The general consensus seems to be that we are slowly, but surely, moving towards a truly mobile world. In this new world even laptops are considered old fashioned and not portable enough. We use our smartphones and tablet computers (and HUD glasses if Google is asked) for our computing needs. Laptops are only used very seldom for serious work, such as writing a book or coding Facebook games. Only really serious people such as animators or stockbrokers use desktops. Others consider them antique or in a best-case scenario have never even heard of them. Of course this all is still few years away but the transition has already started. Laptop, tablet computer and smartphone sales are up, whereas desktop sales are down and will continue to be so in the coming years as well. There is no escaping the fact that this transition will eventually happen. How long it will take is just a matter of taste. According to Apple we are already living in a post-PC world.
I started this article by saying that Windows 8 matters. Why? Because it really does. There are people who are so convinced and will do anything to convince you that the post-PC world is already here and the “war” is over. Just like on the famous speech given on the deck of USS Abraham Lincoln there is no truth in this argument. The “war”, if you can call it that, hasn’t in many ways even started yet. So what am I on about? There’s a lot of talk about ecosystems and app stores and the amount of apps in each store etc. Apple is leading; Google’s Android is following (or the other way, depending on what is measured and how). It’s a two horse race and Microsoft is not invited. This is essentially the atmosphere at the moment. But if you really think about it you start to realize that it doesn’t really make any sense.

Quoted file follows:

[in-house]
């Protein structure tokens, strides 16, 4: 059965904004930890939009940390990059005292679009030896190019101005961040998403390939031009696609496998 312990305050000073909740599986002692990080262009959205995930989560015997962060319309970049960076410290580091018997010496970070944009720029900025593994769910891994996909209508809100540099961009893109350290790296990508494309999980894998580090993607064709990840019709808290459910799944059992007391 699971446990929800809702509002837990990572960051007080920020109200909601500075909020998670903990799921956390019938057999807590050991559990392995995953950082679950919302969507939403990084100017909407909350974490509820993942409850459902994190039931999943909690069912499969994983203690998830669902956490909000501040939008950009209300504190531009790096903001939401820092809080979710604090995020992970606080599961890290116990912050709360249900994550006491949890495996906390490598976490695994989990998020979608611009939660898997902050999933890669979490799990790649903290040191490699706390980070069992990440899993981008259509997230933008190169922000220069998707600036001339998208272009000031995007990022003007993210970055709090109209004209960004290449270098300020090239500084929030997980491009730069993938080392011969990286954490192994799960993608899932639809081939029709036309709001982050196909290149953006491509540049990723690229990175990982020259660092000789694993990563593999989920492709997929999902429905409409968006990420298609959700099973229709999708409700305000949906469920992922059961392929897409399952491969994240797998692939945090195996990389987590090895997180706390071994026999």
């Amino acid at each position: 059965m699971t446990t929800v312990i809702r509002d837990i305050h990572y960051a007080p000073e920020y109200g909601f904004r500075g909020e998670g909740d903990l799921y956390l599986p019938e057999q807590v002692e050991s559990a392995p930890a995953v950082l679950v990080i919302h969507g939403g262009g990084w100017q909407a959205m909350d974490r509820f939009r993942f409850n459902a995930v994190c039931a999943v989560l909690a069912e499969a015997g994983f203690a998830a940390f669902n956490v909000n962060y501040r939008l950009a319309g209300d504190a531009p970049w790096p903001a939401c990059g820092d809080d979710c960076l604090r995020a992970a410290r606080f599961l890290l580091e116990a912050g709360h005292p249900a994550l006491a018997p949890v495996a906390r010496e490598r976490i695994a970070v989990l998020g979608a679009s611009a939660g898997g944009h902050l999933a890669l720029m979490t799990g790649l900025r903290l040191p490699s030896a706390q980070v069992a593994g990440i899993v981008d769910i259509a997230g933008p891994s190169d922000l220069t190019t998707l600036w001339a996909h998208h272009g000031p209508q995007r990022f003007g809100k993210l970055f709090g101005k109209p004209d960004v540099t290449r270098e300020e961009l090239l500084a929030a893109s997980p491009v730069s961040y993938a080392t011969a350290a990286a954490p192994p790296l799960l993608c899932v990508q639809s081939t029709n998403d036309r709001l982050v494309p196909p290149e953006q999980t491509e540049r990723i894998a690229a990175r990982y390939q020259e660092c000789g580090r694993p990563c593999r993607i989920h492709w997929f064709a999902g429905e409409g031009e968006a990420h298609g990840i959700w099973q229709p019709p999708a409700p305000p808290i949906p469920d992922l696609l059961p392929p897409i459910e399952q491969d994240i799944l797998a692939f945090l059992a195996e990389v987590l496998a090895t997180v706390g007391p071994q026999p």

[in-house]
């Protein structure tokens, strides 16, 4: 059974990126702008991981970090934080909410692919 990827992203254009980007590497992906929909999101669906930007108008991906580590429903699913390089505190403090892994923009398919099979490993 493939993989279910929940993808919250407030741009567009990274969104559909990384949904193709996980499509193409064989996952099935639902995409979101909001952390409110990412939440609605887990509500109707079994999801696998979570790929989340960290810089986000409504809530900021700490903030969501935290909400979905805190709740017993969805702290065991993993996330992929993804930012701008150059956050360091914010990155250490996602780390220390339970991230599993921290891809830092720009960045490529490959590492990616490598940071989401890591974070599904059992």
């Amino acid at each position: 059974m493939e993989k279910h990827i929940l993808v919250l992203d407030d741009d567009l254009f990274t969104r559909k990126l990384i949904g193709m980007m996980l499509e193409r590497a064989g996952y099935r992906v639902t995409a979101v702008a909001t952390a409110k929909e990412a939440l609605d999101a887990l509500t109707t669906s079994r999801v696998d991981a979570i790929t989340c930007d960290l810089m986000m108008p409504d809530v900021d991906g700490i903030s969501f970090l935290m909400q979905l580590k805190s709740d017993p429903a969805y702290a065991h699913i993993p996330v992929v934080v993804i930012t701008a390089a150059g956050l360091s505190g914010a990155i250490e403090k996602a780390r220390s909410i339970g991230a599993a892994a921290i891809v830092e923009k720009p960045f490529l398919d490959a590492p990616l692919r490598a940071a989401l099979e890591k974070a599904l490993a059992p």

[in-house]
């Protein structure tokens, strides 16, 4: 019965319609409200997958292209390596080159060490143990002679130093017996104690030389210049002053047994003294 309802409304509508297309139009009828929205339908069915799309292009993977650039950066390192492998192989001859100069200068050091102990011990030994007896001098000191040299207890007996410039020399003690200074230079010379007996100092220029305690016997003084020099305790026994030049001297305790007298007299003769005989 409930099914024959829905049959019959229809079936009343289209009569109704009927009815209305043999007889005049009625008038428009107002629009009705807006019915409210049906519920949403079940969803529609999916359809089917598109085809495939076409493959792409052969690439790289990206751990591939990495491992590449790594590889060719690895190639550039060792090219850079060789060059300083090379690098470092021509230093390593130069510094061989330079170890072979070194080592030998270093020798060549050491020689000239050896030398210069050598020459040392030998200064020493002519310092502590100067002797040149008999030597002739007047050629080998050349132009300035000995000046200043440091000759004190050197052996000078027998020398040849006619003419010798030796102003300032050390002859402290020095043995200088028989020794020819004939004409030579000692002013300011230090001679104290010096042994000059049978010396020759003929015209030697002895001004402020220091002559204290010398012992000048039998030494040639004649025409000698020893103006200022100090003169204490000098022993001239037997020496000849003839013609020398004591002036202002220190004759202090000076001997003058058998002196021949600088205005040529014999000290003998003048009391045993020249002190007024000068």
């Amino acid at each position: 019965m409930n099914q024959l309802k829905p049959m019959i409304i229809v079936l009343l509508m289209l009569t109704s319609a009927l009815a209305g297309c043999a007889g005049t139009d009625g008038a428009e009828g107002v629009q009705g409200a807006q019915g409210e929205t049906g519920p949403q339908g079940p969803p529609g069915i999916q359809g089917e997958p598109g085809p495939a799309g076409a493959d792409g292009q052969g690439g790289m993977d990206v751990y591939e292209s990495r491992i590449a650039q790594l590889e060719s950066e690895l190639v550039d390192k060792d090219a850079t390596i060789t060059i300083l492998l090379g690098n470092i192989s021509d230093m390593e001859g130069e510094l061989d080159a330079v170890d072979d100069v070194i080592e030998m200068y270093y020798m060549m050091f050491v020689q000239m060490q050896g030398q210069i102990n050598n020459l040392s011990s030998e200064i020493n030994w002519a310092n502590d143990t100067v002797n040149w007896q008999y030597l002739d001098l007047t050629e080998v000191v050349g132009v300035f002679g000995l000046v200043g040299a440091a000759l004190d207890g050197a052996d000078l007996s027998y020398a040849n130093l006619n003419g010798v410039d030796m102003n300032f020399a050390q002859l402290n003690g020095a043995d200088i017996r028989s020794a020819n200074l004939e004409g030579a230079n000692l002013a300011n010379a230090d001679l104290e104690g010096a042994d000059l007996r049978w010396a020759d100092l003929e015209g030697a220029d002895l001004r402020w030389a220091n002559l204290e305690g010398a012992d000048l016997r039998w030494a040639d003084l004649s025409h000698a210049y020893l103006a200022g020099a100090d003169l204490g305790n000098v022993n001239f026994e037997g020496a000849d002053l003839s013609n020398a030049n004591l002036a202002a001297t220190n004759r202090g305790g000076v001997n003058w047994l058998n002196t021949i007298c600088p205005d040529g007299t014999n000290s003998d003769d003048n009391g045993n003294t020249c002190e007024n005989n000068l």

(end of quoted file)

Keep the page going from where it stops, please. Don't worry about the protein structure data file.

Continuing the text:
Android has been a massive success. Which is actually a bit of a surprise but then on the other hand not. Originally Android was supposed to be a BlackBerry type of OS for BlackBerry type of devices i.e. phones with keyboards. Luckily for Google Apple introduced iPhone in 2007 and Google was quick to realise that trying to copy BlackBerry OS was stupid, when you could instead copy the iPhone. So, they changed their “source of inspiration” and introduced the Android that we know and love/hate today. You could well argue that it was in fact Apple that created the demand for Android. Largely Android is the mass-market, Toyota version of the Mercedes-Benz iPhone. Android was not the first on the market but it was the first to offer an alternative to the iPhone. So far, Android has been a major success. However, and maybe even surprisingly, Google has not been able to reproduce the success that it has had with smartphones to tablet computers. When it comes to Android tablets, consumers are just not interested. And I think I know why. Putting it bluntly, I believe the answer is simply that consumers just don’t care about Android. But how can this be? Android smartphones are selling like crazy. My argument is that Android smartphones are selling despite of Android rather than because of Android. When a normal consumer (i.e. not you) walks into a store to buy a new phone that is exactly what they want to buy – a phone. Not an Android phone. They have a rough idea what they want the phone to do; Facebook, web, e-mail, IM, take photos and act as a phone. Oh, and it has to look nice. Then it is up to the sales clerk to sell something that fits these requirements and the customer’s budget. Today that phone in most cases just happens to run on Android. Besides, there seems to be a fundamental difference in how smartphones and tablets are perceived. You could well argue that today the only real differentiator between a smartphone and a tablet computer is the physical size. Yet, smartphones are still generally seen “only” as phones, whereas tablet computers are more-or-less regarded as computers. And this is where Windows steps in.